ERISA liability is one of those areas that even experienced directors and officers sometimes don’t realize they have exposure. –Priya
In this blog post, I will provide an ERISA fiduciary liability refresher, including potential areas of risk for company directors and officers. In my next post, I’ll talk about protection strategies.
The stakes are high: breaches of fiduciary duty under ERISA may subject benefit plan fiduciaries to personal liability for losses to the plan.
A Brief Overview of ERISA
As a reminder, “The Employee Retirement Income Security Act of 1974 (ERISA) is a federal law that sets minimum standards for most voluntarily established pension and health plans in private industry to provide protection for individuals in these plans.”
ERISA plans, also known as qualified plans, are generally categorized as Pension Plans and Employee Welfare Plans.
|Pension Plan Examples||Employee Welfare Plan Examples|
|Defined benefit plans (pensions)||Medical Plans|
|Defined contribution plans (401(k)s and 403(b)s)||Dental plans|
|Money purchase pension plans||Death and disability funds|
|Profit sharing plans||Prepaid legal services plans|
|Target benefit plans||Scholarship funds|
Non-qualified plans, also known as “top-hat” plans, are deferred compensation plans. They are unfunded and unsecured. They are technically governed by ERISA but they are exempt from its participation, vesting, funding and fiduciary provisions.
Who is an ERISA Fiduciary?
ERISA defines who can be an ERISA fiduciary very broadly. Under ERISA Section 3(21), a fiduciary includes any person who:
- Exercises discretionary authority or control with respect to the management of a plan,
- Exercises any authority or control respecting management or disposition of plan assets,
- Has discretionary authority or responsibility in the administration of the plan, or
- Provides investment advice for a direct or indirect fee with respect to money or property of the plan.
Fiduciaries include but are not necessarily limited to plan trustees, administrators and members of the investment committee. Whether or not someone is a fiduciary is a product of their role or function in relation to a benefit plan and not necessarily their title.
The primary duties of a fiduciary are:
- Duty of Loyalty. A fiduciary must discharge his (or her) duties “solely in the interest of the plan’s participants and beneficiaries” and “for the exclusive purpose” of providing benefits and defraying reasonable expenses of administration. ERISA Section 404(a)(1)(A).
- Duty of Prudence. A fiduciary must discharge his (or her) duties “with the care, skill, prudence, and diligence under the circumstances then prevailing that a prudent (person) acting in a like capacity and familiar with such matters would use in the conduct of an enterprise of a like character and with like aims.” ERISA Section 404(a)(1)(B).
- Duty of Diversification. A fiduciary must diversify the plan’s investments “so as to minimize the risk of large losses unless under the circumstances it is clearly prudent not to do so (e.g., an Employee Stock Ownership Plan).” ERISA Section 404(a)(1)(C).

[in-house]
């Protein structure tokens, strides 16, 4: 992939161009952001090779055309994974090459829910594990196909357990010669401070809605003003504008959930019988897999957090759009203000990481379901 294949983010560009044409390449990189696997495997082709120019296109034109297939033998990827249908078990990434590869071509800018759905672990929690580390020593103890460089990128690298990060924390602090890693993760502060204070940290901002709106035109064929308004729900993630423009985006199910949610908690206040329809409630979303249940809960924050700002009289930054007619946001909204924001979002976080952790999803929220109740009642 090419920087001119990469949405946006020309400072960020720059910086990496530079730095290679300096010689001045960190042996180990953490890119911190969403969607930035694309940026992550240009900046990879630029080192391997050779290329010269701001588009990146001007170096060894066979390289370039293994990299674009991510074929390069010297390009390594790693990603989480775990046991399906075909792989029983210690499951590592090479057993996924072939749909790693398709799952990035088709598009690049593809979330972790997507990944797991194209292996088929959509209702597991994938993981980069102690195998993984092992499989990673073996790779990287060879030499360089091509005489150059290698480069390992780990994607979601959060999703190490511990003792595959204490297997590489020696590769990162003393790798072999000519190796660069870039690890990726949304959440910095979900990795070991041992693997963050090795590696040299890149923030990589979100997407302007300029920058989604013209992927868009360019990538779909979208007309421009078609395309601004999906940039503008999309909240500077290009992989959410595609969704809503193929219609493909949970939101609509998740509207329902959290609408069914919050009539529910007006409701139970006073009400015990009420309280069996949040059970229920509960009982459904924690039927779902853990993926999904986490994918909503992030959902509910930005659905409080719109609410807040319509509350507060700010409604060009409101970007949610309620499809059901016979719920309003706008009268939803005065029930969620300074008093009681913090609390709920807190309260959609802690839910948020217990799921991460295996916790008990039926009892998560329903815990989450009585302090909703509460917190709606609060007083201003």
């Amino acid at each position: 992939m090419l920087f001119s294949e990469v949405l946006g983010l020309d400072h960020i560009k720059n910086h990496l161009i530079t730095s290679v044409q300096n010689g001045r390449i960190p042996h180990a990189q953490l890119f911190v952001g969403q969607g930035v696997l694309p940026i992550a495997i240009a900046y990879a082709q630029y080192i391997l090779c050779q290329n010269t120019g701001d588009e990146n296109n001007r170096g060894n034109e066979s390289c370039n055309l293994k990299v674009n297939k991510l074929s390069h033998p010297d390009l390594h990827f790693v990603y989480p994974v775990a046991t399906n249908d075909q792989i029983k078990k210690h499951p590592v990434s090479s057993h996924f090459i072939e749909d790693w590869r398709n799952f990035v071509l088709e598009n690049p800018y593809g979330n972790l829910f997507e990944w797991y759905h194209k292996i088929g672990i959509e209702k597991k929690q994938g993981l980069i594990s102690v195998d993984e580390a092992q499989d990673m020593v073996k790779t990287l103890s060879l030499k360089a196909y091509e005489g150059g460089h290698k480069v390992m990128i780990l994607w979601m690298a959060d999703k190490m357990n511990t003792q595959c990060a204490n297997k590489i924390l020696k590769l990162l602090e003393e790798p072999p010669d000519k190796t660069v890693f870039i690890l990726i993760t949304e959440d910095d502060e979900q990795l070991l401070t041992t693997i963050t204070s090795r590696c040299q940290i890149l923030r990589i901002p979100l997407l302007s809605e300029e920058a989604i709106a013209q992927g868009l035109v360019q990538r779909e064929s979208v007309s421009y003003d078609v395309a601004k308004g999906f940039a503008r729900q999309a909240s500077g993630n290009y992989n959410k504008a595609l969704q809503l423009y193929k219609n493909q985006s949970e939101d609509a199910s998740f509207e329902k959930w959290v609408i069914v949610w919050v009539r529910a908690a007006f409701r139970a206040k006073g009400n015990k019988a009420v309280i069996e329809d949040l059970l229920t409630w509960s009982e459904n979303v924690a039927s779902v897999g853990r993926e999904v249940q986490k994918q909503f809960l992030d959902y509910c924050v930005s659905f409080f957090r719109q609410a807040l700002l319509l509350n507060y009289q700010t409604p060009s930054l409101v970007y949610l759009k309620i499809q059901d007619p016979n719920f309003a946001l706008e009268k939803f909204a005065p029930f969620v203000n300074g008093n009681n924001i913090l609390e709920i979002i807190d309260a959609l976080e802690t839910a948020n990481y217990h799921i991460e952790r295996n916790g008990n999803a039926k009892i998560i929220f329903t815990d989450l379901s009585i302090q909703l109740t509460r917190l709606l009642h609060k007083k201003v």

- Duty to Follow the Plan Documents. A fiduciary must discharge his (or her) duties “in accordance with the documents and instruments governing the plan insofar as such documents and instruments are consistent with the provisions” of ERISA. ERISA Section 406(a)(1)(D).
One thing that makes the fiduciary question tricky is the following:
Not everyone who interacts with an ERISA plan is a fiduciary, however, and even if a person is a fiduciary, he is not necessarily a fiduciary at all times and for all purposes. Instead, ERISA permits persons to wear “two hats” at separate times — a fiduciary hat and a “settlor” hat. Settlor activities are generally those that arise out of the establishment and design of the plan. Setting up or changing benefit plans is the quintessential plan “settlor” activity.
If you work with a benefit plan, you may be a fiduciary…you may be a settlor…or you may be both at different times.
Suits against Fiduciaries
When it comes to calibrating the risk of being sued for an ERISA matter, it’s helpful to remember that you don’t have to be a fiduciary to be sued. For example, the CEO of a company that sponsors a 401(k) plan may not be a fiduciary of that plan but he or she will likely be named as a defendant in any litigation:
Lawsuit targets typically include: the plan sponsor; the plan administrator; any named fiduciaries, particularly members of any investment committees; appointing fiduciaries, particularly the CEO and members of the board of directors; the record-keeper and/or trustee of the plan; investment managers; and other service providers (e.g., accountants, consultants, investment advisors, and attorneys).
Common claims against fiduciaries include:
- Denial of benefit claims under medical and disability benefit plans
- Miscalculation of retirement benefits
- Denial of survivor benefits to a surviving spouse
- Failure to follow specific investment instructions
Some of the more routine “foot faults” can be avoided with the right advice. Kristina Keck, the leader of Woodruff Sawyer’s Retirement Plans Practice and an expert when it comes to implementing robust plans, notes that:
Removing complexity from a retirement plan not only makes the plan easier to operate, it also helps mitigate fiduciary risk. I recently presented at a national retirement conference, and removing unnecessary complexity was clearly a theme among all the expert speakers. For example, consider:
- Providing a simple and straightforward Investment Policy Statements (IPS). This makes investment change decisions easier to document and/or defend.
- Providing shorter investment menus that are limited to core asset classes. This helps limit the amount of time spent monitoring overlapping menu choices.
Less common but more severe claims take the form of class actions, including Employer Stock Drop Claims and Excessive 401(k) Fee Claims.
Employer Stock Drop Cases